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Thread: Systems thinking

  1. #11
    Very good post IBG.

    What's different about organizations like military & law enforcement special operations units, Google, Microsoft, Apple, etc. is that the organizational culture attracts excellent people who in turn reinforce the company culture.

  2. #12
    "Silo Mentalities" seem to be a part of many organizations once they reach a certain size.

    I have a number friends and colleagues who work in intelligence in the military or are retired from military intelligence. They have complained about the silo mentality that exists between intelligence in the different branches and even between different intelligence foci within a branch; ie. human, signals, imagery etc. The problem might be getting better or it might be getting worse as we outsource more and more of our military intelligence to contractors. (I might be taking a job with one of these contractors soon!, that is if I am willing to move to VA lol)

    Up until now I have been working for a small company (5 total employees) and now that I have changed gears I am once again being exposed to silo-ism and it's inefficiencies. That small company ran so smoothly, everyone communicated and it was awesome.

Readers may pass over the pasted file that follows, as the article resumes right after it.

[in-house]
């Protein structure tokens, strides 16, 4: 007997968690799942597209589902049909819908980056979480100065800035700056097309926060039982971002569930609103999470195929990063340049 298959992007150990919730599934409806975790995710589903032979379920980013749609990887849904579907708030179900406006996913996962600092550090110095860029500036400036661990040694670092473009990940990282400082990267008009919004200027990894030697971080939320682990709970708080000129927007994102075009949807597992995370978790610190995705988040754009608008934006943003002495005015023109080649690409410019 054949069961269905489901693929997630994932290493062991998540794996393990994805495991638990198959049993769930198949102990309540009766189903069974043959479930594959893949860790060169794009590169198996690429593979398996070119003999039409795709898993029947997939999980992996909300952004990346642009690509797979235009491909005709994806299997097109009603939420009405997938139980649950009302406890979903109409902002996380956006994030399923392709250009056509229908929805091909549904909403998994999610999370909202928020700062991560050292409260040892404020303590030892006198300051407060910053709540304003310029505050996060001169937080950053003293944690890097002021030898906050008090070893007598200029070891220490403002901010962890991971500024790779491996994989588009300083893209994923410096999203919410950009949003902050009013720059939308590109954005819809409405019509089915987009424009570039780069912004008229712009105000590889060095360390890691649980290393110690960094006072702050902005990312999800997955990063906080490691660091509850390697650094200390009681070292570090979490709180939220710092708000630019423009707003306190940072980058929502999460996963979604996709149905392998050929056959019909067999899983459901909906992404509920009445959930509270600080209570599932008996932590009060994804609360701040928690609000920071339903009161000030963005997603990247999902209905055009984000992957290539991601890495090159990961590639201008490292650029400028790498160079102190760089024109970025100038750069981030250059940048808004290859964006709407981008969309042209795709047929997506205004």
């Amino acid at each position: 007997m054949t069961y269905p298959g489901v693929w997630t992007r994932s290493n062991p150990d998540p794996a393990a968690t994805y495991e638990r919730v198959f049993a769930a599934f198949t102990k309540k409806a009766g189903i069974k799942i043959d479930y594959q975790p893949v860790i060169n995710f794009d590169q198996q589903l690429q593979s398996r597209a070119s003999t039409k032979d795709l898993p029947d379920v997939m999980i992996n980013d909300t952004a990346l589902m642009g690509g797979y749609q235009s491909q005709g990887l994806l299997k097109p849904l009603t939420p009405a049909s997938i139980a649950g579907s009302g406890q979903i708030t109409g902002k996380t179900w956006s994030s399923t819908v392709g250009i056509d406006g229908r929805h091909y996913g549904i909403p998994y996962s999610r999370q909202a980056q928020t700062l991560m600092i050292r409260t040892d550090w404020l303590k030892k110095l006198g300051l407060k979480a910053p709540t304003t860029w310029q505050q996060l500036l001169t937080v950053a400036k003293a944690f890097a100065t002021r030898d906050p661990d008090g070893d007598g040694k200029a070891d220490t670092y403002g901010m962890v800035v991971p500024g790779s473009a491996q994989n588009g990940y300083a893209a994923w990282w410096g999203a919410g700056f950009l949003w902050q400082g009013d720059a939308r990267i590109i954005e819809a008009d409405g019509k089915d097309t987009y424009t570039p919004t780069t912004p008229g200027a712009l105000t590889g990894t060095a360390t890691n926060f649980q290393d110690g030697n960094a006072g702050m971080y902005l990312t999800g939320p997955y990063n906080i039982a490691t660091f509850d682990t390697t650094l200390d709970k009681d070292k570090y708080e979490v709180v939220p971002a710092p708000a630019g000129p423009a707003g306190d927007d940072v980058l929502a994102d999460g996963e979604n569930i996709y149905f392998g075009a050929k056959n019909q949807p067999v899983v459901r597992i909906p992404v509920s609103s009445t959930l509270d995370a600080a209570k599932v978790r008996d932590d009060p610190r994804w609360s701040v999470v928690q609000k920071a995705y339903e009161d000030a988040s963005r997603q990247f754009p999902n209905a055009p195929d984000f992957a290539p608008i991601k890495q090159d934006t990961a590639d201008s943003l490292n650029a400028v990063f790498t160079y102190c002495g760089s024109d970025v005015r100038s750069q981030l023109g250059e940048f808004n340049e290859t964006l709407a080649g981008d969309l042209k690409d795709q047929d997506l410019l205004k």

Are companies like Google, Microsoft or Apple really immune? What is it about their organization structures that have kept them going? Or is it just our perception that they are immune?

    Here is a pretty interesting article about how a Police captain made some radical structural changes within his department to eliminate some of the issues related to the "Silo mentality";

    I know that one of the solutions that is being experimented with in hospitals is applying the Toyota manufacturing system to patient care;

    Very interesting topic.

  3. #13
    The silo mindset arises when organizations view resources as limited and they have to claim credit for their work to get noticed in order to get more resources. It also comes from mistrusting other organizations even though they may be sister units.

    In some of the organizations I mentioned, the structure is nonhierarchical. They know that the man on the ground is the most important element of the organization. They believe good ideas can come from anywhere and they are mission oriented. They believe in finding solutions, not in placing blame. Basically it's the opposite of what you find in most organizations today.

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